There’s nothing like a clear, cold mountain stream. In Wyoming, they come straight down from patches of ice above the snow line, and they are filled with moose and brook trout. Our first two-night hike into the mountains gives us close proximity to these beautiful bodies of water. In my case, very close proximity, since I somehow manage to fall in. Luckily, my notebook and camera stay dry.
The rest of the trail takes us down a valley in between two barren slopes where we can see a different kind of alpine river. On the sides, dark stripes of volcanic rock flow down at intervals. These are dikes—volcanic intrusions into the lighter gray rocks. There are many dikes on Taylor’s map, but we’re limited by the number of samples we can carry in our packs. Taylor and Joe estimate that, between the three of us, we can carry samples from about eight sites.
When we’re travelling on foot instead of by car, we take hand samples rather than drilled cores. This means that when Taylor selects a usable rock, he has to break off a piece with a sledgehammer. Before he does, he uses the top of the orienter to measure the magnetic direction of the rock, and a compass to determine its horizontal and vertical location.
The reason we’ve hiked in to hand sample is that besides the large number of possible sites, these slopes have several places where the dikes intersect each other. These sites are especially important, because here Taylor can measure across the chill—the place where the dike cooled as it came into contact with the surrounding rock. If the surrounding rock is also a dike, it has the same high magnetic mineral content that makes it easier for Taylor to determine its magnetic direction.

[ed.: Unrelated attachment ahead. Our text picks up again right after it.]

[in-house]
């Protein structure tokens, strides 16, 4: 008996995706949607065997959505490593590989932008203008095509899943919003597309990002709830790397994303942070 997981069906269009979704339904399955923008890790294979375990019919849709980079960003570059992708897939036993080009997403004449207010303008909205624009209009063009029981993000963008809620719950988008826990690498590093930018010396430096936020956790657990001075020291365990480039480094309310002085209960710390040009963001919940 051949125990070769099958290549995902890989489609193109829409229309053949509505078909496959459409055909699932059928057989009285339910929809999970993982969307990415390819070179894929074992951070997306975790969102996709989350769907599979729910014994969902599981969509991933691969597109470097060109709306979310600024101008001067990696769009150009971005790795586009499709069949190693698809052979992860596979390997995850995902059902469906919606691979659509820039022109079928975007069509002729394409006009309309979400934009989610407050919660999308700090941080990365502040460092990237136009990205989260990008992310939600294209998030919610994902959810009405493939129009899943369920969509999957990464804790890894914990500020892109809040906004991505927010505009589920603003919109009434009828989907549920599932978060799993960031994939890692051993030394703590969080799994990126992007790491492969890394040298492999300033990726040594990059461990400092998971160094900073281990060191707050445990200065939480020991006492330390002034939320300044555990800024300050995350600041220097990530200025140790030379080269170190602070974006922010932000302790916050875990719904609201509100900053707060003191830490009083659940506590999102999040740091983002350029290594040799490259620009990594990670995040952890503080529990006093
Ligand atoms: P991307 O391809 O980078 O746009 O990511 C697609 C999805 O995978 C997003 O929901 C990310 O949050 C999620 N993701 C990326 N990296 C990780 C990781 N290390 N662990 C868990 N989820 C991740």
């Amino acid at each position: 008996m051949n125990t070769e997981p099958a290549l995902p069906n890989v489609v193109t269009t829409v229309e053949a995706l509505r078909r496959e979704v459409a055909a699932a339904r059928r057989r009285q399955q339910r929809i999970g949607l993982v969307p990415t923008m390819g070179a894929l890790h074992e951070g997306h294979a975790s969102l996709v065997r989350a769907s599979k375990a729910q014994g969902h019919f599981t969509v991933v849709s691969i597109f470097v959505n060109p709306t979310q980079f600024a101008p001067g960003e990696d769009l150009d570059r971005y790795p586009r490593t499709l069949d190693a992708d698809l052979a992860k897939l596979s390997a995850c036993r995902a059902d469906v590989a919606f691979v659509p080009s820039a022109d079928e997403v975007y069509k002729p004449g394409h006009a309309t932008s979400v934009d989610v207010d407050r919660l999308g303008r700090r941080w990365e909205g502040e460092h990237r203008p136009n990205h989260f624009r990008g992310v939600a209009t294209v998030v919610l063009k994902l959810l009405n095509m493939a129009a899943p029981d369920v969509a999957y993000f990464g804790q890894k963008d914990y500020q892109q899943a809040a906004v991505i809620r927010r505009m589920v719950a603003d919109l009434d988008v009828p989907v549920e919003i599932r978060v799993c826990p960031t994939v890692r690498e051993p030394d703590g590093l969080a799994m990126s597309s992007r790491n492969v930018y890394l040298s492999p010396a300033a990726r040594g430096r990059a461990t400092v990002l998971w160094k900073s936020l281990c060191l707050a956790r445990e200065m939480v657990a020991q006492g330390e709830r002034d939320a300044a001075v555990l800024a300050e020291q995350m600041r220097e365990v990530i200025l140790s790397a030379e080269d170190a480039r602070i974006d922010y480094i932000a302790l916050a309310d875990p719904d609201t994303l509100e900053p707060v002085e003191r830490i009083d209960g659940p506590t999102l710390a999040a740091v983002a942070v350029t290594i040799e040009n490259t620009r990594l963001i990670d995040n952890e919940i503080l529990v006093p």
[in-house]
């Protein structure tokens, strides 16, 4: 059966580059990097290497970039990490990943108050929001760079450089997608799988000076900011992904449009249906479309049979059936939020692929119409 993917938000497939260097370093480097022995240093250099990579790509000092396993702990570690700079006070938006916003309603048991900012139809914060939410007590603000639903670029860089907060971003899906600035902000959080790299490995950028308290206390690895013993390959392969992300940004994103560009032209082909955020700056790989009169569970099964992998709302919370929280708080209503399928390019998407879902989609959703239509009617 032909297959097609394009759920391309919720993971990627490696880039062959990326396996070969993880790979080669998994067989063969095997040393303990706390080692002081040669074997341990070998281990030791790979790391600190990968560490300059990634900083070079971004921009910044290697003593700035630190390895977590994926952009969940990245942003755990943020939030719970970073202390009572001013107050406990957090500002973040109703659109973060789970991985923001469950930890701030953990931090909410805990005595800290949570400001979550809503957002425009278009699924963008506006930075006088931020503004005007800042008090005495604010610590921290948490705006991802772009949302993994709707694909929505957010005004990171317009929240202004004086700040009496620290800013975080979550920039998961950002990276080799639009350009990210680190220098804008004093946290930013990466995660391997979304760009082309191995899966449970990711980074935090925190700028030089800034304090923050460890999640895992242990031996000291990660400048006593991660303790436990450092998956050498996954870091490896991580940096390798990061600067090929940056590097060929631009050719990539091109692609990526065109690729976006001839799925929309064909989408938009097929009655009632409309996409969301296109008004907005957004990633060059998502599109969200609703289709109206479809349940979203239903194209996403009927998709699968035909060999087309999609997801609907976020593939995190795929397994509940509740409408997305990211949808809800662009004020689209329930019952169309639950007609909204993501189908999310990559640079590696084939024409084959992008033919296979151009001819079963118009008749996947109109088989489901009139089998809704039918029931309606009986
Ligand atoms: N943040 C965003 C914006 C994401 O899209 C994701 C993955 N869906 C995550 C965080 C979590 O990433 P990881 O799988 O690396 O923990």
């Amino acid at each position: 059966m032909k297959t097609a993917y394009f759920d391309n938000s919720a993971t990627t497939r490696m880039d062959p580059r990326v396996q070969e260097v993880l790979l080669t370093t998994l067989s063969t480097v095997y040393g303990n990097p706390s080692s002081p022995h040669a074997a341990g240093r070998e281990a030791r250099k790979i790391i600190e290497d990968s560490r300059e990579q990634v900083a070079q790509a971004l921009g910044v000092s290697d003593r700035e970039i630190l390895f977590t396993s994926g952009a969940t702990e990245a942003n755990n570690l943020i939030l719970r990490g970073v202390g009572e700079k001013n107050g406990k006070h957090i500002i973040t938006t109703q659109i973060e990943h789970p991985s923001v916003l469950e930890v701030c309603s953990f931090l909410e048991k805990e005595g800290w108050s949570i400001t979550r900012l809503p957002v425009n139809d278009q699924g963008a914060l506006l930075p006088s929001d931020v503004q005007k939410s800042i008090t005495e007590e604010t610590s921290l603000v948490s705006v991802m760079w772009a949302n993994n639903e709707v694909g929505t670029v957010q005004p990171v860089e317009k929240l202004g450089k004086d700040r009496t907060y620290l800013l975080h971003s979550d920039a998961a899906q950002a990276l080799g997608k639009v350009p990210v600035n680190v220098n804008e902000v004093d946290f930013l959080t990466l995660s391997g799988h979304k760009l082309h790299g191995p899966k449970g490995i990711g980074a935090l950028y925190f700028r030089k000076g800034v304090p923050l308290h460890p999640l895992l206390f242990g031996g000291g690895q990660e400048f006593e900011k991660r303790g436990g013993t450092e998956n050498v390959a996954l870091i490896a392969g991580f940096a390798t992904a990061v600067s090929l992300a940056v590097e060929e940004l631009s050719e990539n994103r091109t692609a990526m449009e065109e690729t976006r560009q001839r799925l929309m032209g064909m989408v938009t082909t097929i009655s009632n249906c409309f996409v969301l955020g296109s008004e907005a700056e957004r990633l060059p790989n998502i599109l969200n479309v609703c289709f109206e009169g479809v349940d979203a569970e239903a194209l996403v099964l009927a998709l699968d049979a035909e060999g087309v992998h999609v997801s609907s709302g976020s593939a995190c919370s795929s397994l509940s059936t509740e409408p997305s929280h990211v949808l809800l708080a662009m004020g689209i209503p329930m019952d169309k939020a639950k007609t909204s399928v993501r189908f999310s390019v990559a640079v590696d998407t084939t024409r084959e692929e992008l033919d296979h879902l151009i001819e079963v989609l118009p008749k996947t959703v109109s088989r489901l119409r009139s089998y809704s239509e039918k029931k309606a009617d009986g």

At an intersection, Taylor can see the difference in magnetization between the dike and the surrounding rock as it gets further and further from the chill. This change demonstrates that the magnetic direction of the dike is indeed different—meaning that the polarity of the rock was set by the molten dike cooling, and not by some external heating event that melted everything. If the volcanic intrusion of the dike caused the heating and cooling that set the magnetization, then the data is good, and can be used to reconstruct the ancient position of Wyoming.
In order to reach these sites, we have to leave the trail and clamber over boulders and lose stones. We’re basically mountaineering, except that our goal is not the summit but the plumbing of the mountain. There are many moss-covered rills, and Taylor says that the cracks between the dikes and the surrounding rocks often provide seep zones for tiny streams. The GPS tells us that our highest site is over ten thousand feet, which means we’re above the snow line. Our tents look like wildflowers in the valley below us.
Hiking down, we can hear pika chirping in the rocks. We wait and see if they’ll appear, but they must be wary of rare human visitors.
All in all, we sample nine sites in two days—a group record. On our way out, we race a thunderstorm down the valley, our packs weighed down with dozens of helpful rocks. A cold wind pushes at our backs, but this time nobody falls in the stream.